One of my favorite flights, I did a Mercy Med Flight bringing somebody back from Boston into CAD.  It was a shared flight, I met another plane roughly 1/2 way.  New moon, IFR overcast, but low tops, also a thick cirrus layer too.  Approach into CAD was super easy and dropped off the passenger.  Climbing out of CAD, the low almost foggish like clouds were glowing orange from the city, I mean really glowing, could almost read it was that bright.  Popped out of the tops, literally popped out, into absolute pure darkness.  I almost requested an approach back into CAD, just so I could do that again, it was that dramatic.  But, it was late, and I was getting a bit tired.

One of the strangest weather phenomenon I saw was Mackinac Island.  ASOS was reporting below minimum, I was riding shotgun with a friend that was a new IFR pilot in his Mooney.  He looks at me and says what are we going to do, I said shoot the approach.  I wish I had a camera to take a picture of the absolute clear path in the fog from the planes landing on the island.  The air was that stable, prior planes cleared the fog all the way to the runway.  Engler was coming in behind us and I passed along what we were seeing.

I miss flying... a LOT!  Miss my plane, as it was an exceptionally fast Mooney C.  But, the fastest way to make a small fortune in Aviation, start with a large fortune.  There's a long standing club over at KYIP, I've had some conversations with them about joining, but I also loved the freedom (not the expense) of owning my own plane.  Not doing anything until the fall.

Here's my plane that was totaled :(



Heh, why'd you can your first IP? My IP was a buddy of mine from high school :D

As for the super cooled precipitation, I'm not instrument rated, so I haven't flown in conditions that might lead to such things. Why do you think that climbing up top was the wrong decision? It sounds like it got you out of the situation much quicker, plus in this case, I would imagine more altitude never hurts as it would buy you more time. Can't remember where I saw it, but I remember watching some documentary about an incident that occurred because SCDD formed on the pitot tube, subsequently leading to a loss of airspeed indication. Apparently the pitot heater couldn't even lose the stuff fast enough.

Why'd you have to file the NASA report though? What reg did you bust, since I'm guessing you were flying IFR?

KMCD - where the rich kids play. I flew up there once with a buddy of mine who was an IP at Northwestern Michigan College (the 141 school where I picked up my license) to do the $100 hamburger thing and just to keep my XC skills up somewhat. There were some nice toys when we got there, and had a Kingair 350 sitting next to us when we got back to the field to depart.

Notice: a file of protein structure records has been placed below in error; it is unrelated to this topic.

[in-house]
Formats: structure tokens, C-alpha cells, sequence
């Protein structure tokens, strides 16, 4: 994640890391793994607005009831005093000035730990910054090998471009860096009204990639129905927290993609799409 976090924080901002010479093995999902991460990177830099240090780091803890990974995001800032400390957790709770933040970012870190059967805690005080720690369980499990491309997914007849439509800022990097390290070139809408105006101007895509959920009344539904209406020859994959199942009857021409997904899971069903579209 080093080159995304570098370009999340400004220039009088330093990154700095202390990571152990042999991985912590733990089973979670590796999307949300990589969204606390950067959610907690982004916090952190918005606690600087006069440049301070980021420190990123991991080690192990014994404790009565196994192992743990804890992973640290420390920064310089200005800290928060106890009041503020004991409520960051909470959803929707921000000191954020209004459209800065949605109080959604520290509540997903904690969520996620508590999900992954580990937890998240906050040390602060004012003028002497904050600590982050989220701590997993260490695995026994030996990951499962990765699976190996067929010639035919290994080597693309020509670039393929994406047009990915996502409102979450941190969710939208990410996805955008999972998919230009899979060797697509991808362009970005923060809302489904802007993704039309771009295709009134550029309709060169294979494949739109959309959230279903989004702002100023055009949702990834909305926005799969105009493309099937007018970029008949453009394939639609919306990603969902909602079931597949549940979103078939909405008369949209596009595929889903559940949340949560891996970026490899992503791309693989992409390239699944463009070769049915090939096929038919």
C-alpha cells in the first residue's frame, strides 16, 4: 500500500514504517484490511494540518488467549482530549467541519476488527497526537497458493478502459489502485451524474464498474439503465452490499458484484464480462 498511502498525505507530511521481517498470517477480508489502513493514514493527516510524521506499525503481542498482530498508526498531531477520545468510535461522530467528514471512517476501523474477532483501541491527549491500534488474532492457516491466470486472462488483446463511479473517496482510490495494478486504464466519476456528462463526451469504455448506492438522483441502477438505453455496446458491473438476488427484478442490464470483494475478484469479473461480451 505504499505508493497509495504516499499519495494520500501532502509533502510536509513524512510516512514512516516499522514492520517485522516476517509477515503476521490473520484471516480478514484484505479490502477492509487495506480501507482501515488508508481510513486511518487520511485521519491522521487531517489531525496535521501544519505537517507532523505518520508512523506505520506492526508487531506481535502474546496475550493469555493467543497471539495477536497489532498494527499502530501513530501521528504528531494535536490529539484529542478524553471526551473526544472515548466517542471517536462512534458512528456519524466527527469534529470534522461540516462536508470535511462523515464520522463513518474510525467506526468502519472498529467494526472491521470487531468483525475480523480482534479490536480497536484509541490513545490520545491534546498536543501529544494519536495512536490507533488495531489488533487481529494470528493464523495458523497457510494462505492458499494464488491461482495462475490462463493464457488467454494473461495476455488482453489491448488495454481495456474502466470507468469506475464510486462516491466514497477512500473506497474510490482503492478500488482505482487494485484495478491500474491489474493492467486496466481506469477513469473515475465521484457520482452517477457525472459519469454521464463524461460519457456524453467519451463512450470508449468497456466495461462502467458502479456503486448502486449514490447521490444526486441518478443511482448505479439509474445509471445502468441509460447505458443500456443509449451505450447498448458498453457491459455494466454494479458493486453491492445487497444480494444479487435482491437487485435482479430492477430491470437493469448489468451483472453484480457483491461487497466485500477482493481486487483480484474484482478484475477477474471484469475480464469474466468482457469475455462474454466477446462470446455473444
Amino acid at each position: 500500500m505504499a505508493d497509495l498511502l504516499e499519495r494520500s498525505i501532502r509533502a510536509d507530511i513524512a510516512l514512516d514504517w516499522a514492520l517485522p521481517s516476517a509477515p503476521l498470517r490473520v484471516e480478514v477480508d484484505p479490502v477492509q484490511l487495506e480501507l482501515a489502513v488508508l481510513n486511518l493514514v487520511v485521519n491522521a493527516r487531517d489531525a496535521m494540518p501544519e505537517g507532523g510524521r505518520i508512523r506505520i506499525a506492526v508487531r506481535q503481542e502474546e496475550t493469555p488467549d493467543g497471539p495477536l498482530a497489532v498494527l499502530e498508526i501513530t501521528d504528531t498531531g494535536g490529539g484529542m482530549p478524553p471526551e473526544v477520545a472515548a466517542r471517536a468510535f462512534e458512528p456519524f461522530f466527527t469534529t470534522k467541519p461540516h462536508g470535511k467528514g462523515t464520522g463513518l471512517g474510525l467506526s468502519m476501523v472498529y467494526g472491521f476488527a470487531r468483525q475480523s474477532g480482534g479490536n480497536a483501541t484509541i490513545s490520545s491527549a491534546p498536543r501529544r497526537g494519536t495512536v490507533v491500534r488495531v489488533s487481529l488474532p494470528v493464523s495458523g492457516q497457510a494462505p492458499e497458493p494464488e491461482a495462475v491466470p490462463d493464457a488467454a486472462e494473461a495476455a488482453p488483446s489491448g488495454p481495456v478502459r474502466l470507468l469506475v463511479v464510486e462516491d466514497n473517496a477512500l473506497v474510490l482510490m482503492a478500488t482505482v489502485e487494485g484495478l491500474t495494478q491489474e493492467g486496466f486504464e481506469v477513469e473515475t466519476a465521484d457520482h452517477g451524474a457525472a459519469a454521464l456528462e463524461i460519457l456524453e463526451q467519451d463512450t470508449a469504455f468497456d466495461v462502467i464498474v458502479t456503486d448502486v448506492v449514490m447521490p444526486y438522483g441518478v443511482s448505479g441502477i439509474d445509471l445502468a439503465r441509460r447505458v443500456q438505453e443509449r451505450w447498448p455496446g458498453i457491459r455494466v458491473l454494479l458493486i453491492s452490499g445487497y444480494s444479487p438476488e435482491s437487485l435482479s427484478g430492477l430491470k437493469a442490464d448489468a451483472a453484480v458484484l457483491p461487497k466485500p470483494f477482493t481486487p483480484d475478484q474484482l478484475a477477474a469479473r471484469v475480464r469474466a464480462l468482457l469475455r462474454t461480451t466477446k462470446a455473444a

I think my long solo XC prior to taking my checkride was the most fun I've had though (other that getting some RW time) - KTVC => KAPN => KOSC => KMOP => KTVC. I think the TVC to APN leg is what caused me to desire a slight amount of turbulence whenever I fly on an airliner. I actually filed a PIREP given how much there was, but it wasn't anything I couldn't handle. KOSC was a trip - I joke that I could have landed just on the width of the runway (of course, Kallita runs his 747 MX base there). Then I had a chance to look around a Canadair CL-215 as there were a few water bombers at the field (I think there was a forest fire they just got done battling somewhere up in northern Michigan).
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Offline jgillmanjr

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Re: Any pilots?
« Reply #18 on: June 01, 2014, 11:58:58 AM »
Also, never been ramp checked.

The Lansing FSS has actually been closed last I knew.
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Offline part deux

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Re: Any pilots?
« Reply #19 on: June 01, 2014, 03:35:43 PM »
This was the guy checking me out in the Mooney, and he was an ass wanting to waste my time doing nonsense work.  I had just finished my PPL and we were doing turns about a point, power off stalls, etc.  2nd guy started right into inst stuff while we were filling time for the insurance company.  Mucho better instructor.  He was a stickler for absolute perfection on inst approaches.  If he said "localizer", I knew I was 2 dots out and not correcting.  It was strange flying with my friend in his mooney and watching full needle deflection, because I operated to a much higher standard.  We never went in his plane unless is at least basic VFR somewhere nearby. 

WRT SCDD, I lost a ton of airspeed, and the plane was extremely mushy... in retrospect, climbing may have not been my wisest choice, but it worked.  Decending would have increased airspeed instead of further decreasing.  You never want to see SCDD, that stuff is nasty.  It hits the leading edge as a large droplet and as it's rolling back freezes into little tiny lift robbing bumps.

No regs were busted, intentionally or otherwise, however I did declare an emergency.  I think I filed 3 or 4 in my flying days.  Last one was when departing kyip and had an inside the cabin fuel leak.  Declared an E shut down all the radios and landed.  That was literally the final straw for plane ownership.  One other NASA was during one of my races.  My nemesis was in this particular speed race, and I was not going to make it easy for him to win.  Lets just say there may have been a question about altitude :)